The United Nations is appealing to the Ethiopian government for the immediate release of an unprecedented number of detained staffers and contract aid truckers, a UN spokesman said on Thursday.
"We continue to actively engage with the government to try to undo this situation," said Stephane Dujarric, the chief spokesman for UN Secretary-General Antonio Guterres. "We want to see our colleagues released as quickly as possible. We want to see those contractors who have been hired by the United Nations and international nongovernmental organizations (NGOs) also freed as quickly as possible."
As of Thursday, at least nine UN staff members and more than 70 truck drivers remained in detention, he said.
Asked at a regular press briefing about the number of detainees in comparison with previous detentions of UN staffers, anywhere in the world, Dujarric replied, "In my recent memory it is unprecedented in terms of numbers that we are seeing."
The United Nations and NGOs hired the truck drivers to deliver humanitarian aid into the northernmost Tigray region of Ethiopia, the site of a year-long rebellion that has since spilled into the neighboring areas of Afar and Amhara.
Earlier in the week, published reports said the government was rounding up people identified as Tigrayans.
"From our standpoint, they are Ethiopians, our colleagues, they are staff members, regardless of what ethnicity might be listed on their national identity cards and they need to be released," said Dujarric.
"Our humanitarian colleagues say that people in Amhara need shelter, food, and water, as well as medicines and protection, as fighting in Amhara has led to many people being newly displaced from Dessie, Kombolcha, Baati, Kamissie and other areas in Amhara," Dujarric said. "Tens of thousands of internally displaced people have reportedly registered in the city of Debre Berhan, with many people taking shelter in two schools there."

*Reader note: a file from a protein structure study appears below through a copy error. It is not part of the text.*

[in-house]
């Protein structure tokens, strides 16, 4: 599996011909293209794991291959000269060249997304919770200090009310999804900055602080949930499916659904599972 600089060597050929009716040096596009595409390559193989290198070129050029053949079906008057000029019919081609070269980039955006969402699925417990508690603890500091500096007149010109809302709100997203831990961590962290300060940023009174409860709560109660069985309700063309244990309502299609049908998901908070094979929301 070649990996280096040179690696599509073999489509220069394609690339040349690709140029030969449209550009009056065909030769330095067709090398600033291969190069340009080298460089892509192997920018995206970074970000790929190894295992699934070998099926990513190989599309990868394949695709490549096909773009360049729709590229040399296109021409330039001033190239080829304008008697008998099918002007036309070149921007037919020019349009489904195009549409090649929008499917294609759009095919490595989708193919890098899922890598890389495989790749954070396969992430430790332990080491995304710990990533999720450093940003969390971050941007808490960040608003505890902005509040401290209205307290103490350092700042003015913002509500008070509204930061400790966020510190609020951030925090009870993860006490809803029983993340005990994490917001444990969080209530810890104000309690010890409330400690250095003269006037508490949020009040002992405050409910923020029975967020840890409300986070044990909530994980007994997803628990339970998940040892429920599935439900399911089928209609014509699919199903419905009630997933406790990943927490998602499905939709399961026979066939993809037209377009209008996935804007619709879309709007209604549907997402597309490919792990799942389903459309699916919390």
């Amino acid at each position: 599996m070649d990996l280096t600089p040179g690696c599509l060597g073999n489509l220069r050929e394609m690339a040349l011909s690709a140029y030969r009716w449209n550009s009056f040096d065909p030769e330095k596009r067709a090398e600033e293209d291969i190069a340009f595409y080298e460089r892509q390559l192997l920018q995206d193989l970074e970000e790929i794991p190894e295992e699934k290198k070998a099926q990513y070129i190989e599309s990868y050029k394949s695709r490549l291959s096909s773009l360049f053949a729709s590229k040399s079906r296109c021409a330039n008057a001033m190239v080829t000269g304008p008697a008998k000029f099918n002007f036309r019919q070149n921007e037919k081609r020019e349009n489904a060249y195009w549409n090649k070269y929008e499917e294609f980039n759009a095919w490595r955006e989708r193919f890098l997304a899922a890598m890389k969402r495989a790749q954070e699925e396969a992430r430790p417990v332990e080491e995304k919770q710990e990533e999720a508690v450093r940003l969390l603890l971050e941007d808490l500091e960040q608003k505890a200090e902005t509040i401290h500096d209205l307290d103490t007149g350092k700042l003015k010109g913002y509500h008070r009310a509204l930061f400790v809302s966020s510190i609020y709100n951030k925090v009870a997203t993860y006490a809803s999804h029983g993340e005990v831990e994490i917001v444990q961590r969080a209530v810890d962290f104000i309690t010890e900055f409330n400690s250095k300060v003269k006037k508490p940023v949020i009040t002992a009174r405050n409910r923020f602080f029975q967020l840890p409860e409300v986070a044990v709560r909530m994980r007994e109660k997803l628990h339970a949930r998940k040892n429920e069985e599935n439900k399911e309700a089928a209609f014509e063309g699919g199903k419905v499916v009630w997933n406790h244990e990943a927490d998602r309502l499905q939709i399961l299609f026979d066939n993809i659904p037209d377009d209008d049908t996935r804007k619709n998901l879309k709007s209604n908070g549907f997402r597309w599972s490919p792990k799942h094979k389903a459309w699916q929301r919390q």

Thousands of people are also reportedly displaced from Chifra and Ada'ar in Afar, he said. The majority of these people are women and children.
The spokesman said security concerns hamper the delivery of humanitarian aid. Electricity and telecommunications were cut in Dessie and Kombolcha in Amhara on Oct 30. Some 915,000 people have received food assistance, and nearly 160,000 have received shelter and other items since August.
However, he said that no UN-organized humanitarian supplies could take the Semera-Abala-Mekelle route into Tigray since Oct 18. In Semera, Afar region, 364 trucks are being held.
Dujarric said fuel and cash shortages significantly affect the ability of the United Nations and its partners to transport supplies, including food. The lack of essential medical equipment, supplies, and vaccines across the whole of Tigray is also seriously impacting the availability of health care.
Still, humanitarian partners remain in Tigray, aiming to deliver assistance with available resources, he said.
Between Oct 28 and Nov 3, about 112,000 people received food in Tigray, well below the average of 870,000 targeted for assistance each week, he said.
Throughout the country, humanitarian operations face a funding gap of $1.3 billion, including $350 million for the response in Tigray alone, he said.